Coronavirus
GP | Oct 23, 2020

Guadeloupe hit hard by COVID-19 and dengue epidemics

/ Our Today

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A woman waits to get tested for the coronavirus in Guadeloupe. The French island has been hit hard by not one but two epidemics as a dengue fever outbreak joins the COVID-19 pandemic. (Photo: FranceTvInfo.fr)

The island, controlled by the French government, isn’t any closer to curbing the spread of dengue a year after its resurgence.

French-Caribbean territory Guadeloupe is currently grappling with two epidemics at once: the novel coronavirus (COVID-19) and a resurgence of dengue fever.

The situation in Guadeloupe is now at a critical juncture as the local prefecture, which governs the island, reports a growing number of medical consultations across the archipelago—a telling signal that the dengue epidemic is getting worse.

“The weekly number of city medicine consultations is over 1,000 for the second consecutive week. The entire archipelago is affected by this upsurge in dengue fever, which is intensifying. Since the start of the epidemic, nearly 15,140 clinically suggestive cases of dengue have been estimated,” the Préfecture de Guadeloupe indicated.

In an October 16 (Friday) statement, the prefecture further indicated that Guadeloupe is beset by the DENV-2 serotype and, based on its dengue surveillance indicators, the virus—spread by the bite of an infected Aedes Aegypti mosquito—is circulating rapidly among the general population.

Guadeloupe saw its first resurgence of dengue fever cases during the start of week 42 (October 14 to October 20) in 2019, however, exactly a year later and the crisis isn’t under control, as nearly 2,190 reports (a 14 per cent increase) were collected the last two weeks.

Dengue fever is spread by the bite of infected female Aedes Aegypti mosquito. (Photo: Healthline)

The archipelago’s most impacted municipalities are Saint-François, Le Moule, Le Gosier, Petit-Bourg, Vieux-Habitants, and Capesterre-Belle-Water—having had the highest cumulative incidence, greater than 100 cases estimated per 10,000 inhabitants.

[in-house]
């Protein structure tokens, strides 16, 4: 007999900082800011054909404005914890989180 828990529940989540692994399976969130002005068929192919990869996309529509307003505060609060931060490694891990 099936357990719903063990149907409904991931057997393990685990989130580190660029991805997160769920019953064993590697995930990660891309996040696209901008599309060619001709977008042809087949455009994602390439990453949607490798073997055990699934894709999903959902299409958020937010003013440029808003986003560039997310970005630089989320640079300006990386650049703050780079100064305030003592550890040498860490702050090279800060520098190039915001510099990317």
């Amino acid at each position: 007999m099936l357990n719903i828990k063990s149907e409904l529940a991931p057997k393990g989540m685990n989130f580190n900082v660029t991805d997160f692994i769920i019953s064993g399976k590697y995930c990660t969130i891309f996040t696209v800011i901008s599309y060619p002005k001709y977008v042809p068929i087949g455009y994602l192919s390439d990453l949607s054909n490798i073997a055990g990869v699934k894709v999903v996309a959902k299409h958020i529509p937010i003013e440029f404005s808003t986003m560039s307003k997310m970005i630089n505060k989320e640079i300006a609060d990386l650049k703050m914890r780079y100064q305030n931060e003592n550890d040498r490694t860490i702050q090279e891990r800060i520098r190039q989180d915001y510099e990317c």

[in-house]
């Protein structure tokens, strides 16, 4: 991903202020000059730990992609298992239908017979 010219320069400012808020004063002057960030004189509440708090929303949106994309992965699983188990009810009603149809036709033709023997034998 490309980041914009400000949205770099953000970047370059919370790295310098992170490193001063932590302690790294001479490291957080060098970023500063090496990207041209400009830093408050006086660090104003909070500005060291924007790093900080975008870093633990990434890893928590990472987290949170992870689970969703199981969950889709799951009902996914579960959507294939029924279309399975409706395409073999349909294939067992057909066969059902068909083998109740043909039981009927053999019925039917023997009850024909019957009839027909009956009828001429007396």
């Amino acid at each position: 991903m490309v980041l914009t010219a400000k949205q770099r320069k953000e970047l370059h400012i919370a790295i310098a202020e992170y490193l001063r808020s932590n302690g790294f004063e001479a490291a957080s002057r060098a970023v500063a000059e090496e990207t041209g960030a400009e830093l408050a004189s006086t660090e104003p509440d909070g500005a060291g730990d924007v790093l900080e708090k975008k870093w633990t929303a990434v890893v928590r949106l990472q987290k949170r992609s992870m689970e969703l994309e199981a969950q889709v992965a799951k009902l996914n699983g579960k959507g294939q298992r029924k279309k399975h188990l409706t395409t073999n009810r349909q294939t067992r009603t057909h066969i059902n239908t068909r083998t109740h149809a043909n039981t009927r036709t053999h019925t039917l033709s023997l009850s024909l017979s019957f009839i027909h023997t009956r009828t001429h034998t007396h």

Another 12 municipalities have incidences of between 40 and 100 cases per 10,000 inhabitants, namely: Sainte-Anne, Petit-Canal, Les Abymes, Pointe-à-Pitre, Baie-Mahault, Lamentin, Sainte-Rose, Bouillante, Goyave, Baillif, and the island of Marie-Galante.

Since the start of the surveillance of severe cases and deaths observed in 2019, one death directly linked to dengue fever was recorded in Guadeloupe in September.

Encouragingly, the weekly number of emergency room visits for suspected dengue fever has been steadily decreasing for the last three weeks, but remains at high, ​​with 34 visits in the week of October 5—against 37 in the week of September 28, and 44 in the week of September 21.

La Préfecture de Guadeloupe urged all citizens to assist in the eradication of dengue fever, despite the disease being endemic to the region and warned that mosquitoes have developed resistance to fogging and other methods of vector control.

“Everyone can help fight the virus by killing mosquitoes in their home. Large-scale insecticide spraying, besides being bad for the environment, is not effective. The Aedes aegypti mosquito is now resistant to vector control,” the agency indicated.

Dealing with two health crises at once, the French Government has sent military medical personnel to fill the gap as the coronavirus (COVID-19) and dengue fever slam Guadeloupe. (Photo: Le Figaro)

With respect to the COVID-19 outbreak, Guadeloupe confirmed 383 new cases as of Tuesday, October 20, bringing the island’s tally to 7,329. To date, 115 patients have died from coronavirus-related complications there, with another 2,199 reporting a full recovery.

Guadeloupe currently has some 5,015 active cases, 162 of which have been hospitalised; 24 of those are being treated at intensive care units (ICUs).

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